Estradiol glucuronide

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Estradiol glucuronide
Estradiol 17β-D-glucuronide.svg
IUPAC name
(2S,3S,4S,5R,6R)-3,4,5-Trihydroxy-6-[[(8R,9S,13S,14S,17S)-3-hydroxy-13-methyl-6,7,8,9,11,12,14,15,16,17-decahydrocyclopenta[a]phenanthren-17-yl]oxy]oxane-2-carboxylic acid
Other names
E217βG; 17β-Estradiol 17β-D-glucuronide; Estra-1,3,5(10)-triene-3,17β-diol 17β-D-glucuronoside
3D model (JSmol)
Molar mass 448.51 g·mol−1
Except where otherwise noted, data are given for materials in their standard state (at 25 °C [77 °F], 100 kPa).
Infobox references

Estradiol glucuronide, or estradiol 17β-D-glucuronide, is a conjugated metabolite of estradiol.[1] It is formed from estradiol in the liver by UDP-glucuronyltransferase via attachment of glucuronic acid and is eventually excreted in the urine by the kidneys.[1] It has much higher water solubility than does estradiol.[1] Glucuronides are the most abundant estrogen conjugates.[1]

When exogenous estradiol is administered orally, it is subject to extensive first-pass metabolism (95%) in the intestines and liver.[2][3] A single administered dose of estradiol is absorbed 15% as estrone, 25% as estrone sulfate, 25% as estradiol glucuronide, and 25% as estrone glucuronide.[2] Formation of estrogen glucuronide conjugates is particularly important with oral estradiol as the percentage of estrogen glucuronide conjugates in circulation is much higher with oral ingestion than with parenteral estradiol.[2] Estradiol glucuronide can be converted back into estradiol, and a large circulating pool of estrogen glucuronide and sulfate conjugates serves as a long-lasting reservoir of estradiol that effectively extends its terminal half-life of oral estradiol.[2] In demonstration of the importance of first-pass metabolism and the estrogen conjugate reservoir in the pharmacokinetics of estradiol,[2] the terminal half-life of oral estradiol is 13 to 20 hours[4] whereas with intravenous injection its terminal half-life is only about 1 to 2 hours.[5]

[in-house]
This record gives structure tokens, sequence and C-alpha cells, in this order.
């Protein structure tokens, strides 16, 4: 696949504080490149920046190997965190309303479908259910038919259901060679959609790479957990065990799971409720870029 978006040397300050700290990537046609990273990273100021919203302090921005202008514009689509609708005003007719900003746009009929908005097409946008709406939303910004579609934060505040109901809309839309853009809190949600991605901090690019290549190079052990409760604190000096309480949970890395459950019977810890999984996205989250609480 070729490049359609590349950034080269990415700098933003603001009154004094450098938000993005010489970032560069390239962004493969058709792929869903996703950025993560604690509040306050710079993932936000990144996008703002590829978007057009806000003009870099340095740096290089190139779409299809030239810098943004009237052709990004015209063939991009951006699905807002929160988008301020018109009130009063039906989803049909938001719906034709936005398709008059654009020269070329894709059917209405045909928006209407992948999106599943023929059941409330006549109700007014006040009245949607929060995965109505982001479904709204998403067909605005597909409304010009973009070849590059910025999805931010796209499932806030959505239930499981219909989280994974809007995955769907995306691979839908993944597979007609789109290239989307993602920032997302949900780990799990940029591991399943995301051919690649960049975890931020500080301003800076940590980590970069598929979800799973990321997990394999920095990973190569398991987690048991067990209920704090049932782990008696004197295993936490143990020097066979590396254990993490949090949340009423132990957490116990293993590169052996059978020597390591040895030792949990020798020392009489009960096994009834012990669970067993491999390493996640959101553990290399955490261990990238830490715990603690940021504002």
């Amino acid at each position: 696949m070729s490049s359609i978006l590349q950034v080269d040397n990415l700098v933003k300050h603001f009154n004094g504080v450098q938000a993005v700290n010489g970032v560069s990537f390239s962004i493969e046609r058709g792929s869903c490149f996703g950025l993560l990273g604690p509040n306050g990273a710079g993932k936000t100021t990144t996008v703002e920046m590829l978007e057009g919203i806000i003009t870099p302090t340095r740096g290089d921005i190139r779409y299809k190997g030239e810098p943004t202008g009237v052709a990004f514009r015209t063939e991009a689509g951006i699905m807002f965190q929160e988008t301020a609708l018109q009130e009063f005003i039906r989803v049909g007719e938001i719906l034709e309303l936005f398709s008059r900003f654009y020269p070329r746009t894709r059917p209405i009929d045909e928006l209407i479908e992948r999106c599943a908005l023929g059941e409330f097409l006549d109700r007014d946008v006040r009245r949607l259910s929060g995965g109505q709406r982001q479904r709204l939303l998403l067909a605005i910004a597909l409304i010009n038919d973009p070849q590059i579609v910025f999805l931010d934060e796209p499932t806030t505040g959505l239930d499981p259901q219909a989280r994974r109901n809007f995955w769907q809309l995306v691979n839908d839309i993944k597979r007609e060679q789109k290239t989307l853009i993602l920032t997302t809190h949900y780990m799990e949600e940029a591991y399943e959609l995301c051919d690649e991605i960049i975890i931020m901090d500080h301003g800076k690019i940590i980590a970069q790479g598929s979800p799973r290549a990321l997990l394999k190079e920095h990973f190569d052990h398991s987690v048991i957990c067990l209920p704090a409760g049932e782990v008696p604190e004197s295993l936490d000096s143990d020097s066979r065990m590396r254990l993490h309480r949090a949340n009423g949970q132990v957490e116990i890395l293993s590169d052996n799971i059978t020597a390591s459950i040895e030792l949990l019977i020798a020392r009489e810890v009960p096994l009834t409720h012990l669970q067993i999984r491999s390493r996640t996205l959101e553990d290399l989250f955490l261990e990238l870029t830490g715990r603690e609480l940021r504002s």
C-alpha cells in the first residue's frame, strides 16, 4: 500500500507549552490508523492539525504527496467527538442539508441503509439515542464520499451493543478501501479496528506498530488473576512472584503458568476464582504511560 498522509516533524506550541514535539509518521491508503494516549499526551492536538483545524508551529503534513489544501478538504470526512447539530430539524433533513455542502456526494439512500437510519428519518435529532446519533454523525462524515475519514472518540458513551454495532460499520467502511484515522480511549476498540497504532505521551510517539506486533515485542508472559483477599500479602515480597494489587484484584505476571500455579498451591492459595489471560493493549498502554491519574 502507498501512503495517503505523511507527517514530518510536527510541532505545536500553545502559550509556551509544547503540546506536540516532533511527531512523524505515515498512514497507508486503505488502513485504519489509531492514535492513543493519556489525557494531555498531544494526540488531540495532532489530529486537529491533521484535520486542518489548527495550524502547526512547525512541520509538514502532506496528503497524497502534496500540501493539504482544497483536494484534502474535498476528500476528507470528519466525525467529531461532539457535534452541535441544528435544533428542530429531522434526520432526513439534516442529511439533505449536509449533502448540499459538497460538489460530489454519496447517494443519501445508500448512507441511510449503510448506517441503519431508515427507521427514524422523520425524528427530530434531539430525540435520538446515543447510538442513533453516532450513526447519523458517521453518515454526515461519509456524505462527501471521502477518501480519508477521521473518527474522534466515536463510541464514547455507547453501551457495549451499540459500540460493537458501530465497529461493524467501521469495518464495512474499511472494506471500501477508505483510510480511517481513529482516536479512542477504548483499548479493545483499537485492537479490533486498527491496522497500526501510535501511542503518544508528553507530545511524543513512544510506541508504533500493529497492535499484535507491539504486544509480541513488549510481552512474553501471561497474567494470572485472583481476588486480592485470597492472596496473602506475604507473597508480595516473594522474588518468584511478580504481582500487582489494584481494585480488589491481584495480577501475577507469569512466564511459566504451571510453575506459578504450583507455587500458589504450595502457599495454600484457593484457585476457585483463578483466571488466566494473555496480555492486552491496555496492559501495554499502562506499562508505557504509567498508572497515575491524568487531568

Approximately 7% of estradiol is excreted in the urine as estradiol glucuronide.[6]

The positional isomer of estradiol glucuronide, estradiol 3-glucuronide, also occurs as a major endogenous metabolite of estradiol, circulating at two-thirds of the levels of estrone sulfate when it reaches its maximal concentrations just before ovulation and during the peak in estradiol levels that occurs at this time.[7]

See also[edit]


  1. ^ a b c d
  2. ^ a b c d e Michael Oettel; Ekkehard Schillinger (6 December 2012). Estrogens and Antiestrogens II: Pharmacology and Clinical Application of Estrogens and Antiestrogen. Springer Science & Business Media. pp. 268–. ISBN 978-3-642-60107-1. 
  3. ^ M. Notelovitz; P.A. van Keep (6 December 2012). The Climacteric in Perspective: Proceedings of the Fourth International Congress on the Menopause, held at Lake Buena Vista, Florida, October 28–November 2, 1984. Springer Science & Business Media. pp. 406–. ISBN 978-94-009-4145-8. 
  4. ^ Stanczyk, Frank Z.; Archer, David F.; Bhavnani, Bhagu R. (2013). "Ethinyl estradiol and 17β-estradiol in combined oral contraceptives: pharmacokinetics, pharmacodynamics and risk assessment". Contraception. 87 (6): 706–727. doi:10.1016/j.contraception.2012.12.011. ISSN 0010-7824. 
  5. ^ Düsterberg B, Nishino Y (1982). "Pharmacokinetic and pharmacological features of oestradiol valerate". Maturitas. 4 (4): 315–24. PMID 7169965. 
  6. ^ Kelly Smith; Daniel M. Riche; Nickole Henyan (15 April 2010). Clinical Drug Data, 11th Edition. McGraw Hill Professional. ISBN 978-0-07-162686-6. 
  7. ^ F. A. Kincl; J. R. Pasqualini (22 October 2013). Hormones and the Fetus: Volume 1: Production, Concentration and Metabolism During Pregnancy. Elsevier Science. pp. 39–. ISBN 978-1-4832-8538-2. 

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